30 DECEMBER 1995, Page 13

If symptoms

persist. . .

IS MAN a machine? Philosophers have argued over this for centuries, as philosophers will (it is their job, after all), but I have arrived at my own conclu- sion, which is the following: alas, no, Man is not a machine.

Machines — at least these days — are so much more polite than Man. They always say (or print) please and thank you, which is quite unlike Man. For example, the other day I was at a cash- dispensing machine, of the kind at which an alarmingly high proportion of my patients have been mugged by Man after withdrawing their cash, and as it counted out my money it asked me most obse- quiously to wait. When finally it asked me please to take my money, I found myself saying 'Thank you' in reply.

Compare this civilised exchange with what was written in the medical notes of the first patient on one of my ward rounds last week. 'Only history available from patient,' the exhausted junior doc- tor had recorded: "Fuck off!" ' Whenever I hear a young person say- ing that he or she would like to work with people, therefore, I feel like exclaiming, 'Don't waste your time, devote yourself to machines, at least they'll be grateful!' The patient in question eventually came round, of course, and no longer

confined himself to bisyllabic answers. But it emerged that his ill-mannered replies to the junior doctor's questions were not entirely coincidental. As the ancient Romans said, In lysergic acid diethylamide veritas.

He was quite unrepentant. One might have supposed he had been kidnapped and brought to hospital against his will, instead of having been deposited in the emergency department like a sack of coals by his so-called friends. I wouldn't be surprised if he tried to sue us for assault.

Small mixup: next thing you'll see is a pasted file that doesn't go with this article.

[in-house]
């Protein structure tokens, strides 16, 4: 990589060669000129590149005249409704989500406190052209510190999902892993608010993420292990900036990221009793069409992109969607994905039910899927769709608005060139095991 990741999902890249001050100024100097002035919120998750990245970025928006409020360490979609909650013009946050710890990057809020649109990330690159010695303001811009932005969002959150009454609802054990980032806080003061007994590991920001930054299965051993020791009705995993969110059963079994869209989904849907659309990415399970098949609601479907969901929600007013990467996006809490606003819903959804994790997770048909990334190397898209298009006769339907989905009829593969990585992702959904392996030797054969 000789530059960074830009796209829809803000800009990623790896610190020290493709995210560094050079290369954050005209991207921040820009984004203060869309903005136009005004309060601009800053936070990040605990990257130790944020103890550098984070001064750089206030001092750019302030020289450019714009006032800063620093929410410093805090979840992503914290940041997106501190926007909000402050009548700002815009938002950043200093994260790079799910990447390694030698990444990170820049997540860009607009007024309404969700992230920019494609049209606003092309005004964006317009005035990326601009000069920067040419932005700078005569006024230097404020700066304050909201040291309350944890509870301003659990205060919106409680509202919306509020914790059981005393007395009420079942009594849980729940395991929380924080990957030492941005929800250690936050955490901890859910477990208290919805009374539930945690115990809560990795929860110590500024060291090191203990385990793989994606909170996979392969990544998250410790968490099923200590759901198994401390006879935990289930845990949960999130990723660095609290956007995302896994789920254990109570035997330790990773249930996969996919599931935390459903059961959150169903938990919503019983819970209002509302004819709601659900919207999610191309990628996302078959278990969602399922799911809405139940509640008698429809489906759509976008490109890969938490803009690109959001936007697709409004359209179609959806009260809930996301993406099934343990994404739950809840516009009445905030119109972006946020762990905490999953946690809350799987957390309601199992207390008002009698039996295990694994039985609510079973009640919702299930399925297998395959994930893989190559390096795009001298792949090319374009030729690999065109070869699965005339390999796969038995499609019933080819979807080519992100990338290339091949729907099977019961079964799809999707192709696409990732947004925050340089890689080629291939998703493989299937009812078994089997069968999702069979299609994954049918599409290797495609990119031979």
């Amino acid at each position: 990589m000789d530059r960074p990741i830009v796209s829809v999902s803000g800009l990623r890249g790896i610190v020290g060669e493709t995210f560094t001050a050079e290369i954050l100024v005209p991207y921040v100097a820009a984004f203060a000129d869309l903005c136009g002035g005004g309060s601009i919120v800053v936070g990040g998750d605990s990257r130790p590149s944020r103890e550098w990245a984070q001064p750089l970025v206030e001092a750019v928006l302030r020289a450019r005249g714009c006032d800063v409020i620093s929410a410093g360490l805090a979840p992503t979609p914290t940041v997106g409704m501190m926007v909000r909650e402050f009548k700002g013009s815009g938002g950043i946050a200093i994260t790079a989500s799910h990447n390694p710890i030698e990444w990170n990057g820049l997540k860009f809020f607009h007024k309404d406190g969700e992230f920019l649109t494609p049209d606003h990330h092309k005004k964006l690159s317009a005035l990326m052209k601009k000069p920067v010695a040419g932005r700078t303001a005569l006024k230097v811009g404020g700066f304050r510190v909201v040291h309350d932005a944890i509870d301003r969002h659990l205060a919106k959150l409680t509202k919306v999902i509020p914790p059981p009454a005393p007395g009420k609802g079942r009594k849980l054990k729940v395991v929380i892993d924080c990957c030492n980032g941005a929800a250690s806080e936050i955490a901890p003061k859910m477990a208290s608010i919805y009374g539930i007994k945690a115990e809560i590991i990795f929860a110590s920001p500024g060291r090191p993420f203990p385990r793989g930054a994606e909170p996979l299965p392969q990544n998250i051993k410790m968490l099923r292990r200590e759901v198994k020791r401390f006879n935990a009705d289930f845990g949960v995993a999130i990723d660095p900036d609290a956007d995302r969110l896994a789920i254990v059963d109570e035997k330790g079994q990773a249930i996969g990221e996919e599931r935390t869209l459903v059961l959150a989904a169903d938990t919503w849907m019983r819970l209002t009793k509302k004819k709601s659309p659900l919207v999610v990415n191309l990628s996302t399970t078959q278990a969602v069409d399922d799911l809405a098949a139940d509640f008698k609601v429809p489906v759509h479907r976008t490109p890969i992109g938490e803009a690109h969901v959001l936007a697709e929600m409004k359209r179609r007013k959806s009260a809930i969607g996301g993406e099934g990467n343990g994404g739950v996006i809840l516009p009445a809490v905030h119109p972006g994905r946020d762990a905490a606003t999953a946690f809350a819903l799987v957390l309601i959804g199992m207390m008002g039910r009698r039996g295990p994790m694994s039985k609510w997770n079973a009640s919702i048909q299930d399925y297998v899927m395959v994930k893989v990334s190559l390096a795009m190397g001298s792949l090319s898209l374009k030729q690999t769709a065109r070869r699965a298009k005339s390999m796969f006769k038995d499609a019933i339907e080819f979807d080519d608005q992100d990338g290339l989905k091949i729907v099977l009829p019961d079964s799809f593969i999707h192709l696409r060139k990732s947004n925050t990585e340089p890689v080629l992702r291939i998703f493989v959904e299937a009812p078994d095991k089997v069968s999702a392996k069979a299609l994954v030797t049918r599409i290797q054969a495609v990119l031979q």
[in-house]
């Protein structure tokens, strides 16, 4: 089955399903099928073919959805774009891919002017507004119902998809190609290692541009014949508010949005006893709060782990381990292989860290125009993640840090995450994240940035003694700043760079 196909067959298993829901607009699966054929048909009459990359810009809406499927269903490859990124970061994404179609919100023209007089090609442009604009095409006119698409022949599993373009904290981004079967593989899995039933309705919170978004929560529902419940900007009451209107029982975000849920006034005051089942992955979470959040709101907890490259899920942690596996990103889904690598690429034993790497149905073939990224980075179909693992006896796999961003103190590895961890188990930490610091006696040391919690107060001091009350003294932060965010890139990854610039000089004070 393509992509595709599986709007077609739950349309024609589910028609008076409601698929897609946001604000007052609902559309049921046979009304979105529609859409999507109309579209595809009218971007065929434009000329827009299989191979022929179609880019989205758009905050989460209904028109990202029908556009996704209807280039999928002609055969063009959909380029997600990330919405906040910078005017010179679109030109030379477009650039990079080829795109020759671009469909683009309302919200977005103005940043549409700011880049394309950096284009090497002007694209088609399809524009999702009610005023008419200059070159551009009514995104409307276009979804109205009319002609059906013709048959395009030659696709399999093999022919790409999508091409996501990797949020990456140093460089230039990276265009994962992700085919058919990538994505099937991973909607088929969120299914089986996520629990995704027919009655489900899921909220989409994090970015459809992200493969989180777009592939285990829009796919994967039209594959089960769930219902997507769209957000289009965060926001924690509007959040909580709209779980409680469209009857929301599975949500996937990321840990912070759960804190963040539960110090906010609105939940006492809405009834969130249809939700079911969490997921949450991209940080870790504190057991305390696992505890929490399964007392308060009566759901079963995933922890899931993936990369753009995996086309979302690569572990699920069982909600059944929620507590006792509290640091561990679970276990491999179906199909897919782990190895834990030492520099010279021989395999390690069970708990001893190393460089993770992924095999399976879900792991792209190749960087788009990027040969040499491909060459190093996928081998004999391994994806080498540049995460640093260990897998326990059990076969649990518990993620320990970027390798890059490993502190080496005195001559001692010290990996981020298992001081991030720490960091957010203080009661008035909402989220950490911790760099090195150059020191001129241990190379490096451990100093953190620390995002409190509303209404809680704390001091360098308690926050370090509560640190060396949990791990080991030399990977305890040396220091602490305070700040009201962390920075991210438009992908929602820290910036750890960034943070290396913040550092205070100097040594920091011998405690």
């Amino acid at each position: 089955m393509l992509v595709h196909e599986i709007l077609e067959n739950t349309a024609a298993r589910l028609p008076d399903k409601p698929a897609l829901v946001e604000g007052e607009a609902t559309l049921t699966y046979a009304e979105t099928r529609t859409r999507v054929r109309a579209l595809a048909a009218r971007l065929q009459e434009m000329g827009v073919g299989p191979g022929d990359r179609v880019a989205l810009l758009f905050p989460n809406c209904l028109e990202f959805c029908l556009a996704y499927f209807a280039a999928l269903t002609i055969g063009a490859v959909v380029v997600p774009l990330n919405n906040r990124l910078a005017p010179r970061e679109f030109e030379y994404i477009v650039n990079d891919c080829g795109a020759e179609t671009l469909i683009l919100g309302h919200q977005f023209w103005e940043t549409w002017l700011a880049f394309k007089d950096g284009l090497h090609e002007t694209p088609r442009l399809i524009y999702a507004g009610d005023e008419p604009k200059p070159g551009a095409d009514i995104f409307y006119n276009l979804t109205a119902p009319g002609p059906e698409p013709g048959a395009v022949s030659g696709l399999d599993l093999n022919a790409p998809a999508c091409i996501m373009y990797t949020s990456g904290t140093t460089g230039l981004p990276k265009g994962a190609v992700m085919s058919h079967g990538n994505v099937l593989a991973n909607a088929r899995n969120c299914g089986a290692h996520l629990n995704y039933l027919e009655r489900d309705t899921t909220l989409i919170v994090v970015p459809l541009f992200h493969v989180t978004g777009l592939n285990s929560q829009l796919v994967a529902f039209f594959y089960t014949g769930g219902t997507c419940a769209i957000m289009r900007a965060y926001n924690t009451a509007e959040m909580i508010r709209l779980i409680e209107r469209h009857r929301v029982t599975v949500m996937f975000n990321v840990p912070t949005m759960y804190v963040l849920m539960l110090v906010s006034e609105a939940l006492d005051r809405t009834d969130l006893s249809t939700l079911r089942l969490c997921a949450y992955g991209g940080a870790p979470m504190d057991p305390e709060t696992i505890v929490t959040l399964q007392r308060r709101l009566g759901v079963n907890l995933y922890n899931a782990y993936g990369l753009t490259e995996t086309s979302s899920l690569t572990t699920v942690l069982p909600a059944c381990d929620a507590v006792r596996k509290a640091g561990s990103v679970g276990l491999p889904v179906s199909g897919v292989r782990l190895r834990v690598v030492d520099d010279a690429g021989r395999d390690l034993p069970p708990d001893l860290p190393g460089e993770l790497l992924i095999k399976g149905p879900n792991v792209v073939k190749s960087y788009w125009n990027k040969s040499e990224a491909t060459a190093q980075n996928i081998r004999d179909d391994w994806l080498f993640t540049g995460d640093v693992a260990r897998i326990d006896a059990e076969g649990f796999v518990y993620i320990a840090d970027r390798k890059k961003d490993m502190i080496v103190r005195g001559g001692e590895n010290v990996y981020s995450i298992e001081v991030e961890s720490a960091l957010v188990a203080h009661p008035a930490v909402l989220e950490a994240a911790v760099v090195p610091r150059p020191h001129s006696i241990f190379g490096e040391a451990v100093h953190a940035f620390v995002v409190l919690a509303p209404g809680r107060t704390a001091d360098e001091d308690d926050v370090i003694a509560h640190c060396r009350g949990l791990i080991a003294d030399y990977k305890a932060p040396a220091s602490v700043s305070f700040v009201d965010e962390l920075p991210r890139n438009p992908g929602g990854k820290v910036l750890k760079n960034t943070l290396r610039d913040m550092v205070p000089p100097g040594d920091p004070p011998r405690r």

In the course of our conversation, I asked whether he had ever been in trou- ble with the police.

`Yeah,' he said. 'But nothing serious.' `What, for example?'


`In what circumstances?'

`Football matches. You've been to football matches, haven't you? You know what it's all about.'

`No, what is it all about?'

`Well, you watch the game and then you have a bit of a fight, like.' Did he really think that I, a middle- aged doctor, spent my Saturday after- noons shouting for the Reds and then beating up those who had shouted for the Blues? I looked deep into his eyes: I think he did.

I soon discovered other instances of human discourtesy on the ward. A boy of 17 had cut his wrists because his parents had kicked him out and he had needed somewhere warm to stay for the night.

`Why did they kick you out?' I asked.

`I lost my job, and I couldn't pay my rent no more. They said if I couldn't pay my rent I'd have to go somewhere else.'

`And why did you lose your job?'

`The boss told me to make a phone call, and I told him he could shove his phone up his arse.'

Then there was the daily crop of beat- ings: for example, a young Pakistani bride beaten up on her wedding night to establish the principle that obedience is the best policy.

My pager went off and asked me to ring another hospital.

`Please hold the line while I connect you to the operator,' said the machine. `We apologise for any delay, but will try to answer you as soon as possible.'

No, Man is definitely not a machine.

Theodore Dalrymple